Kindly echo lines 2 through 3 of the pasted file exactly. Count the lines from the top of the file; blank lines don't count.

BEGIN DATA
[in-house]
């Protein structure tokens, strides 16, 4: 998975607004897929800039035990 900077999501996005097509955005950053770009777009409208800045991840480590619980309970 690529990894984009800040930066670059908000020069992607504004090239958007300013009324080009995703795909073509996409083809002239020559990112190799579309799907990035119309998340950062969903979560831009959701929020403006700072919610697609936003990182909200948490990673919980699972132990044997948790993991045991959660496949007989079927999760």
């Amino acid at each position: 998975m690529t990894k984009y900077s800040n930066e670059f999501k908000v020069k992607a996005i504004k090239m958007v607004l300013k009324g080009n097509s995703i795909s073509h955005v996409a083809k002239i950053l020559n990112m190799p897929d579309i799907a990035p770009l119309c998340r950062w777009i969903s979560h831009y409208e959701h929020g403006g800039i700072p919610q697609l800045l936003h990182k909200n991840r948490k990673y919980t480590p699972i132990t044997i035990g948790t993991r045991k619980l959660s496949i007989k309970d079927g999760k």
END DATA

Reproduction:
């Protein structure tokens, strides 16, 4: 998975607004897929800039035990 900077999501996005097509955005950053770009777009409208800045991840480590619980309970 690529990894984009800040930066670059908000020069992607504004090239958007300013009324080009995703795909073509996409083809002239020559990112190799579309799907990035119309998340950062969903979560831009959701929020403006700072919610697609936003990182909200948490990673919980699972132990044997948790993991045991959660496949007989079927999760």
């Amino acid at each position: 998975m690529t990894k984009y900077s800040n930066e670059f999501k908000v020069k992607a996005i504004k090239m958007v607004l300013k009324g080009n097509s995703i795909s073509h955005v996409a083809k002239i950053l020559n990112m190799p897929d579309i799907a990035p770009l119309c998340r950062w777009i969903s979560h831009y409208e959701h929020g403006g800039i700072p919610q697609l800045l936003h990182k909200n991840r948490k990673y919980t480590p699972i132990t044997i035990g948790t993991r045991k619980l959660s496949i007989k309970d079927g999760k």